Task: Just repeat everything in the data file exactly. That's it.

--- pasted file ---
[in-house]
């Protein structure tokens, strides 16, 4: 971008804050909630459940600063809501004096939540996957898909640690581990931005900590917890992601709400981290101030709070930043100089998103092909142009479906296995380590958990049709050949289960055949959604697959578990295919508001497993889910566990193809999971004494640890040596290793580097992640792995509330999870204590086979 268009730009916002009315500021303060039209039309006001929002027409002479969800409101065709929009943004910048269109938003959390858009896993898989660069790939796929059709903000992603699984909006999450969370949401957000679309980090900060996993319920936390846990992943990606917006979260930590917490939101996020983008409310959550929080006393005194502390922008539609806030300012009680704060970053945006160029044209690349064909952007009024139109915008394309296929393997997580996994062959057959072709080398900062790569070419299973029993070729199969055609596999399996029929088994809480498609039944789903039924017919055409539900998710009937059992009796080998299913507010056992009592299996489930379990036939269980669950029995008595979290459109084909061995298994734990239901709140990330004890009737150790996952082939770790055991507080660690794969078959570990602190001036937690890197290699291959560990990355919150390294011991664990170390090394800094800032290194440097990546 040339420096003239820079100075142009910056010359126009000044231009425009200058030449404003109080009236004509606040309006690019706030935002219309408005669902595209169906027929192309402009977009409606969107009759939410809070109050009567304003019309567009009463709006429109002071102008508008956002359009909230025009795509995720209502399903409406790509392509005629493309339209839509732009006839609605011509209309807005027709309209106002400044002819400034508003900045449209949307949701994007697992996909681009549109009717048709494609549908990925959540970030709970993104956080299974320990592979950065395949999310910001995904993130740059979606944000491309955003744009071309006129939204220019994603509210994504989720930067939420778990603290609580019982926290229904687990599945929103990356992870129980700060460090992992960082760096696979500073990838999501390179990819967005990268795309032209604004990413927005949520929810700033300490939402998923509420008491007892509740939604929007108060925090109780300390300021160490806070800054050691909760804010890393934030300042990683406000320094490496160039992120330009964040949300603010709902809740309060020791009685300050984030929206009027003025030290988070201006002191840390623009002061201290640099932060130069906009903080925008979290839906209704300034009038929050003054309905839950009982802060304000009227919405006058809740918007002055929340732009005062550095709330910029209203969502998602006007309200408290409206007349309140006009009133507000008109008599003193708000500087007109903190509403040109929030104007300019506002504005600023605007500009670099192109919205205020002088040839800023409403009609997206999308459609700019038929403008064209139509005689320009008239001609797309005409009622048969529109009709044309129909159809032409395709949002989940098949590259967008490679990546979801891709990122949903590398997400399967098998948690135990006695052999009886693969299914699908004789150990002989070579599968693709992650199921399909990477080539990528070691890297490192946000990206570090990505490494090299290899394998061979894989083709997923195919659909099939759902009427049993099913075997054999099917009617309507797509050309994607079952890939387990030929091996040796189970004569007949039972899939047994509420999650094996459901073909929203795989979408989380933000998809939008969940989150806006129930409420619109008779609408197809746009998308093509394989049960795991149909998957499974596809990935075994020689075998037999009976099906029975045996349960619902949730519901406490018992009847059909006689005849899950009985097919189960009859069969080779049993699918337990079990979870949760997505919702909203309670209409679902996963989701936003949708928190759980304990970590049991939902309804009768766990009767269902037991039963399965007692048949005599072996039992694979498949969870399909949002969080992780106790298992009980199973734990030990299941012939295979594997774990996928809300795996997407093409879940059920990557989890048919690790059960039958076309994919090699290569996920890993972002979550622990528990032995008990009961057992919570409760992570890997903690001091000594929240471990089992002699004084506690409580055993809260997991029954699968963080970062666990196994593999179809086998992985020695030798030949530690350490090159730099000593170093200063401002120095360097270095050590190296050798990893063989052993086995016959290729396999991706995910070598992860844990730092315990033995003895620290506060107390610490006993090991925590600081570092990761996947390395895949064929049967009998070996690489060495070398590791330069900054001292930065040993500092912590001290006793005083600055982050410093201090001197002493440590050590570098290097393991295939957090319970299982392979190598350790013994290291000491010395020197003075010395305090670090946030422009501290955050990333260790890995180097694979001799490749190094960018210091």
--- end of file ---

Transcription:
[in-house]
């Protein structure tokens, strides 16, 4: 971008804050909630459940600063809501004096939540996957898909640690581990931005900590917890992601709400981290101030709070930043100089998103092909142009479906296995380590958990049709050949289960055949959604697959578990295919508001497993889910566990193809999971004494640890040596290793580097992640792995509330999870204590086979 268009730009916002009315500021303060039209039309006001929002027409002479969800409101065709929009943004910048269109938003959390858009896993898989660069790939796929059709903000992603699984909006999450969370949401957000679309980090900060996993319920936390846990992943990606917006979260930590917490939101996020983008409310959550929080006393005194502390922008539609806030300012009680704060970053945006160029044209690349064909952007009024139109915008394309296929393997997580996994062959057959072709080398900062790569070419299973029993070729199969055609596999399996029929088994809480498609039944789903039924017919055409539900998710009937059992009796080998299913507010056992009592299996489930379990036939269980669950029995008595979290459109084909061995298994734990239901709140990330004890009737150790996952082939770790055991507080660690794969078959570990602190001036937690890197290699291959560990990355919150390294011991664990170390090394800094800032290194440097990546 040339420096003239820079100075142009910056010359126009000044231009425009200058030449404003109080009236004509606040309006690019706030935002219309408005669902595209169906027929192309402009977009409606969107009759939410809070109050009567304003019309567009009463709006429109002071102008508008956002359009909230025009795509995720209502399903409406790509392509005629493309339209839509732009006839609605011509209309807005027709309209106002400044002819400034508003900045449209949307949701994007697992996909681009549109009717048709494609549908990925959540970030709970993104956080299974320990592979950065395949999310910001995904993130740059979606944000491309955003744009071309006129939204220019994603509210994504989720930067939420778990603290609580019982926290229904687990599945929103990356992870129980700060460090992992960082760096696979500073990838999501390179990819967005990268795309032209604004990413927005949520929810700033300490939402998923509420008491007892509740939604929007108060925090109780300390300021160490806070800054050691909760804010890393934030300042990683406000320094490496160039992120330009964040949300603010709902809740309060020791009685300050984030929206009027003025030290988070201006002191840390623009002061201290640099932060130069906009903080925008979290839906209704300034009038929050003054309905839950009982802060304000009227919405006058809740918007002055929340732009005062550095709330910029209203969502998602006007309200408290409206007349309140006009009133507000008109008599003193708000500087007109903190509403040109929030104007300019506002504005600023605007500009670099192109919205205020002088040839800023409403009609997206999308459609700019038929403008064209139509005689320009008239001609797309005409009622048969529109009709044309129909159809032409395709949002989940098949590259967008490679990546979801891709990122949903590398997400399967098998948690135990006695052999009886693969299914699908004789150990002989070579599968693709992650199921399909990477080539990528070691890297490192946000990206570090990505490494090299290899394998061979894989083709997923195919659909099939759902009427049993099913075997054999099917009617309507797509050309994607079952890939387990030929091996040796189970004569007949039972899939047994509420999650094996459901073909929203795989979408989380933000998809939008969940989150806006129930409420619109008779609408197809746009998308093509394989049960795991149909998957499974596809990935075994020689075998037999009976099906029975045996349960619902949730519901406490018992009847059909006689005849899950009985097919189960009859069969080779049993699918337990079990979870949760997505919702909203309670209409679902996963989701936003949708928190759980304990970590049991939902309804009768766990009767269902037991039963399965007692048949005599072996039992694979498949969870399909949002969080992780106790298992009980199973734990030990299941012939295979594997774990996928809300795996997407093409879940059920990557989890048919690790059960039958076309994919090699290569996920890993972002979550622990528990032995008990009961057992919570409760992570890997903690001091000594929240471990089992002699004084506690409580055993809260997991029954699968963080970062666990196994593999179809086998992985020695030798030949530690350490090159730099000593170093200063401002120095360097270095050590190296050798990893063989052993086995016959290729396999991706995910070598992860844990730092315990033995003895620290506060107390610490006993090991925590600081570092990761996947390395895949064929049967009998070996690489060495070398590791330069900054001292930065040993500092912590001290006793005083600055982050410093201090001197002493440590050590570098290097393991295939957090319970299982392979190598350790013994290291000491010395020197003075010395305090670090946030422009501290955050990333260790890995180097694979001799490749190094960018210091």